The process used to alter the organism is known as genetic engineering. GMOs are the source of genetically modified foods and are also widely used in scientific research and to produce goods other than food.

Bill Gates Developing GMO Banana to Combat Global Hunger: Oh! really

Babylon USA’s satanic plan to pollute global food systems : African Food Experts Slam US Human GM Banana Trials: These trials funded by the Bill and Melinda Gates Foundation are being carried out under the leadership of Dr. Wendy White of the Iowa State University, on 12 young students, with the intention of introducing the GM banana first in Uganda and later, to other countries in East Africa. The GM banana, currently undergoing field trials in Uganda, was developed by scientists at Queensland University of Technology in Australia, similarly also funded by the Gates Foundation. 


Ghana Temporarily Bans GMO Commercialization

Will the ban stick?

 Christina Sarich

Posted on March 5, 2015

Yet another country has put banning GMO’s on their agenda.

Though the case will still be reviewed by high courts in Ghana, Judge Kwadwo Yeboah ruled for a temporary halt on any further commercialization and development of GMOs until the case submitted by plaintiffs Food Sovereignty Ghana (FSG) against the Ministry of Food & Agriculture and the National Biosafety Committee is concluded.

The case was heard February 17th and the court adjourned until March 3 in order for His Lordship Anthony Kwadwo Yeboah to review documents requested by the court in lieu of verbal presentations in court.

In true biotech style, The Attorney General’s (AG) representative requested that the court join the National Biosafety Authority as well as the AG’s department to the case as 3rd and 4th defendants respectively.

Food Sovereignty Ghana is a grass-roots movement of Ghanaians, home and abroad, dedicated to the promotion of food sovereignty in Ghana. FSG still maintains that:

“. . . the National Biosfety Committee has unlawfully been operating in the place of a National Biosafety Authority and is in clear breach of the provisions of the Biosafety Act 2011 Act (831), as regards the need for public awareness and participation in decisions affecting the release of genetically modified organisms into the environment.”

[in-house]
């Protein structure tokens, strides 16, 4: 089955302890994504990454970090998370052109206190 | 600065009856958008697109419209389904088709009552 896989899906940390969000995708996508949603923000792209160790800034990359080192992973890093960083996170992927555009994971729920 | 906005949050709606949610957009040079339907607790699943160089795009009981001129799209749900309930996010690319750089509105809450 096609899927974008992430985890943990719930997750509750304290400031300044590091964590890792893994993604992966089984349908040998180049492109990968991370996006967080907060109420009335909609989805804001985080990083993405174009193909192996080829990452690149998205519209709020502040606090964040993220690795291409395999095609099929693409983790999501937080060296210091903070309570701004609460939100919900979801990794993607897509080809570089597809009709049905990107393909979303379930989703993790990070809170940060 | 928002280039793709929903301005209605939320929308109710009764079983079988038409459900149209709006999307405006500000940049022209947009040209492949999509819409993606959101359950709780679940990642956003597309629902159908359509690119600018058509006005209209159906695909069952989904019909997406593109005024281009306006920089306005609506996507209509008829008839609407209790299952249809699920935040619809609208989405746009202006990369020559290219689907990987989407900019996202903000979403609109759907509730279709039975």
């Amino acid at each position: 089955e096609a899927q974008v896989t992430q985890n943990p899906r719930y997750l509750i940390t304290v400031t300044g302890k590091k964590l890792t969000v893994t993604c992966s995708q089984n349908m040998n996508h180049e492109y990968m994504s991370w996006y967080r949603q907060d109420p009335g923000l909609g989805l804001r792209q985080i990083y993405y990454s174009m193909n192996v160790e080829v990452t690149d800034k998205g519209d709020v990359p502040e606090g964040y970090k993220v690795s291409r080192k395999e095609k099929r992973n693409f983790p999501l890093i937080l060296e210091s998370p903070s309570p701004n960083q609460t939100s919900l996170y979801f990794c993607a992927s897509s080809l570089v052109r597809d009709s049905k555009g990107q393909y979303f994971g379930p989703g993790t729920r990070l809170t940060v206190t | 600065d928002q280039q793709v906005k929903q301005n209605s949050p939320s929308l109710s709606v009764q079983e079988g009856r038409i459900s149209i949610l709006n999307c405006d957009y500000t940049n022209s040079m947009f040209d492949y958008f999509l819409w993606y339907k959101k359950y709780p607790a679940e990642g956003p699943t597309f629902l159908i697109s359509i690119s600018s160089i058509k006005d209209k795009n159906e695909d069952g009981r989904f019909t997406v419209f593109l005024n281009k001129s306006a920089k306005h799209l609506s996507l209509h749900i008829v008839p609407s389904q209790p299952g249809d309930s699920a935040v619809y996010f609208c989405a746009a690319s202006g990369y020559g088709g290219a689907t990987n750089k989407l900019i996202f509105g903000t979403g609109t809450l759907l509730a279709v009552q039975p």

It has taken over four years of active petitioning for the court to hear the evidence presented by FSG. Hopefully, the ban will continue after the court adjourns and makes a decision April 2.

If so, Ghana would join countries as diverse as Thailand, Venezuela, Brazil, Russia, Switzerland, and Australia that have also banned GMOs, among many others. Could it be looking to Kyrgyzstan,which  decided to become one of the first countries in the world to ban all GMO crops as well as the sale and importation of genetically modified organisms? Perhaps allowing citizens to enjoy better reproductive, cellular, and digestive health while the environment evades millions more pounds of pesticides is a leading factor for the ban.

Joining the trend of other Asian countries to ban GMOs, with China’s recent refusal of 8 different shipments of GMO corn and the nation of Bhutan also going 100% organic, the tide seems to be turning for Monsanto and biotech monopolies who would push herbicide-‘resistant’ seed on the world.


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Uganda NGOs, lecturers in trouble over GMOs 

Makerere don warns on GMOs

Publish Date: Jun 27, 2013
Makerere don warns on GMOs
Dr. Giregon Olupot. Photo by Esther Namirimu